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  • Funded by USDA National Institute of Food and Agriculture

    The Southern Region IPM Center is located at North Carolina State University, 1730 Varsity Drive, Suite 110, Raleigh, NC 27606, and is sponsored by the United States Department of Agriculture, National Institute of Food and Agriculture.
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New Drone Technology has Potential to Save Citrus Trees and Money

 

A new study from the University of Florida found that using drone technology can “save growers time, money, and labor costs.”  Instead of manually counting the number of trees in groves, these drones give farmers the ability to more accurately represent numbers of citrus trees, while also gaining the ability to monitor trees’ health, traits, and location.

Drone demonstration at the NC State Fair. Photo by Marc Hall

 

 

Find the full article here.

Southeastern Crop Handbook 2019 Released

Hot off the press from American Vegetable Grower and in its twentieth iteration, the latest version of the Crop Handbook is now available for download.  This comes as a result of collaboration between researchers and specialists from 12 land-grant institutions across the United States.

To download a copy of the PDF, click here.

 

University of Florida study helps farmers find best fields for sweet potatoes

Wireworms won’t dampen the spirits of Florida’s sweet potato growers, thanks to ongoing research by scientists at the University of Florida’s Institute of Food and Agriculture Sciences.

Wireworms took center stage in Florida after some major sweet potato growers converted fields previously dedicated to grain crops to the sweet potato crop. Some acreage was initiated by a farm that had actually relocated to Florida after leaving California because of prolonged drought, hopeful to take advantage of Florida’s warm weather, abundant water resources and sandy soil. Continue reading

Research detects five major plant viruses of wheat and reveals two new viruses in Oklahoma

A 2015 research project revealed the most prevalent viruses on wheat in Oklahoma, along with detecting two new viruses in the state. These findings will help wheat growers better scout for wheat viruses, identify viruses quickly and understand how to treat specific viruses, leading to more efficient and economical virus management in wheat.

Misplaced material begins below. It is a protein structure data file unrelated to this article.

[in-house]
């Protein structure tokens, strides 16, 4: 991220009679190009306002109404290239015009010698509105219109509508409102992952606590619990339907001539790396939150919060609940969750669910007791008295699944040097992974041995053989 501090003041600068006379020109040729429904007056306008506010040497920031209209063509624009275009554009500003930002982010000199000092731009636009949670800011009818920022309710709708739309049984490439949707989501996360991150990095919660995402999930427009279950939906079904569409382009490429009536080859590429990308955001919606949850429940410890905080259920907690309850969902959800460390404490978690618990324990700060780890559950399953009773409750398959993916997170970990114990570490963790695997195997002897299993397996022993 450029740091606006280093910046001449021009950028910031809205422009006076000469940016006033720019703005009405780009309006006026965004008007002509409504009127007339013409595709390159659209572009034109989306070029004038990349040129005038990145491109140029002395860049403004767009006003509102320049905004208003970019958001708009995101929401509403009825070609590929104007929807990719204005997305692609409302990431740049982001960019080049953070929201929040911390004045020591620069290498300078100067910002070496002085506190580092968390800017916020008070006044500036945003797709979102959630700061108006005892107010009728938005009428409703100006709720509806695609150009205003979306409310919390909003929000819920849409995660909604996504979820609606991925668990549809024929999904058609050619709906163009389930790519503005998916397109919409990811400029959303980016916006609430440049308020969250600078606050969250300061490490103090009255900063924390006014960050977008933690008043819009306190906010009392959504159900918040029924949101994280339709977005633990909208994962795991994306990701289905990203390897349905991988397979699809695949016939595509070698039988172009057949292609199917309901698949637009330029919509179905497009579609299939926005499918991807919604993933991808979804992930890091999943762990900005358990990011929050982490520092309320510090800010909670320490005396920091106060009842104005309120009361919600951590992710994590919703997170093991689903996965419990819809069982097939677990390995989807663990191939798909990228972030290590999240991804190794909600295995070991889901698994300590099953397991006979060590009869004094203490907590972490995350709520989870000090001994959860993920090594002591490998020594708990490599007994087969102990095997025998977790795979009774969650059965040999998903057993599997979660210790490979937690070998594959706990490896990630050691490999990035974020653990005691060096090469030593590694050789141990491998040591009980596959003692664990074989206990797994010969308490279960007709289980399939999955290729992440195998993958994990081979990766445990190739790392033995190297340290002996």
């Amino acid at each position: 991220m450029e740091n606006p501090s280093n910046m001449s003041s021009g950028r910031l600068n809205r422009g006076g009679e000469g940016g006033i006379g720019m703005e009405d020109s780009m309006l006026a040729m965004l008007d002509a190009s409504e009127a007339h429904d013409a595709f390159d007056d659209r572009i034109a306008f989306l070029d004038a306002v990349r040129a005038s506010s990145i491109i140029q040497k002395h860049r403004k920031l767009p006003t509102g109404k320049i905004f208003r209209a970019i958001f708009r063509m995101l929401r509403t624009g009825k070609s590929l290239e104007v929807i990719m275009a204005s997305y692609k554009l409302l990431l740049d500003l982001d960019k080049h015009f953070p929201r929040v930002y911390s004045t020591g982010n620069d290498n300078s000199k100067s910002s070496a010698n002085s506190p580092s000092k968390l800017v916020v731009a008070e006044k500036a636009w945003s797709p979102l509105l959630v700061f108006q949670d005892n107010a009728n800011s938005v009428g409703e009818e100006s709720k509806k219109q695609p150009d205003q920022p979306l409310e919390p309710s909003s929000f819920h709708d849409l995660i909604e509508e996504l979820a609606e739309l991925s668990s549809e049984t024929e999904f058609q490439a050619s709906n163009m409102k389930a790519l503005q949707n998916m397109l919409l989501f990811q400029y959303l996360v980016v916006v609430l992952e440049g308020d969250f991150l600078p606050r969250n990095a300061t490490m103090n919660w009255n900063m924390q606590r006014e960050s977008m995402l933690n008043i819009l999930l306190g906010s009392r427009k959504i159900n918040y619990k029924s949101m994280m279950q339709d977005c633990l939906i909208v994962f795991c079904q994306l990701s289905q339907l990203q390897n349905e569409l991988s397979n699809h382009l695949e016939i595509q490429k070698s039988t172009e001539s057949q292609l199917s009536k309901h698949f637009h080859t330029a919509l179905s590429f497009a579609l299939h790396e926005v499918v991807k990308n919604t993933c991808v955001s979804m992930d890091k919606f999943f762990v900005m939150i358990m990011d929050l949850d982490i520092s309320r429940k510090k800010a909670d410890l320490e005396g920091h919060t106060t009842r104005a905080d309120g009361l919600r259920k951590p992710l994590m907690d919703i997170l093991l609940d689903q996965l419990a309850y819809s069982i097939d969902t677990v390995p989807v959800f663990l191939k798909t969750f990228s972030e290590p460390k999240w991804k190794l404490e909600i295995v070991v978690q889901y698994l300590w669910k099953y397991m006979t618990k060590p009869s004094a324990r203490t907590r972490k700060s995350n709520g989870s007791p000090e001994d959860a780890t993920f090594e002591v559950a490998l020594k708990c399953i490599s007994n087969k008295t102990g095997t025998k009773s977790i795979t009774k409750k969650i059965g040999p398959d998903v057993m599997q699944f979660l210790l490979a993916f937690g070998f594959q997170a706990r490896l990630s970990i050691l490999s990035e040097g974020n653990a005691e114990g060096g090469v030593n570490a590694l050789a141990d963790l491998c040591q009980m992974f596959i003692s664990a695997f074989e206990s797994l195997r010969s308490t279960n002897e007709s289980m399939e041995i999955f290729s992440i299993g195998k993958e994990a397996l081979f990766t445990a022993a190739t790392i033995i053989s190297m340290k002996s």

Wheat is the leading crop in Oklahoma, bringing an income of more than 600 million dollars to the state. Plant viruses are one of the major causes of yield losses in wheat and other crops, since lack of knowledge about symptoms can lead to rapid spread. Often virus symptoms look like symptoms of other issues, so growers do not treat before damage is done. Continue reading

Webinar about IPM Enhancement Grant will be held October 14

Directors of the Southern IPM Center and the evaluation specialist will held a webinar to describe the proposal process and answer any questions about the IPM Enhancement Grant RFA on Friday, October 14 at 2 PM Eastern Time. You can register online at http://bit.ly/2dqB69T.

After the webinar has been held, it will be recorded and posted at http://bit.ly/2dzqcQZ.

Reporting requirements for IPM Enhancement Grant projects have also changed in recent years, so the webinar is a good time to ask questions about those as well. Anyone wishing to apply for a new grant must have submitted a report for a previous project if applicable.

You can access the Southern IPM Center’s IPM Enhancement Grant RFA at http://bit.ly/2dpONr4.

Announcing this year’s Friends of Southern IPM Award winners

This year was a boon for the Friends of Southern IPM award program. We received 44 nominations in total; 19 for the graduate student awards and 25 for the professional awards. It was the largest pool of nominations we’ve ever had. The number of choices made decisions difficult for the award panels, but we wound up with some strong winners and in most cases, very tight competitions. Continue reading

Bugwood Network makes it easier to use images from their database

If you’ve used Bugwood Network before to download photos to use in publications, websites or other applications, you’ll be pleased to know that they have recently revised their image site to make it more adaptable to a variety of uses. If you’ve never used any of their images, this free database containing thousands of images is definitely worth checking out.

Continue reading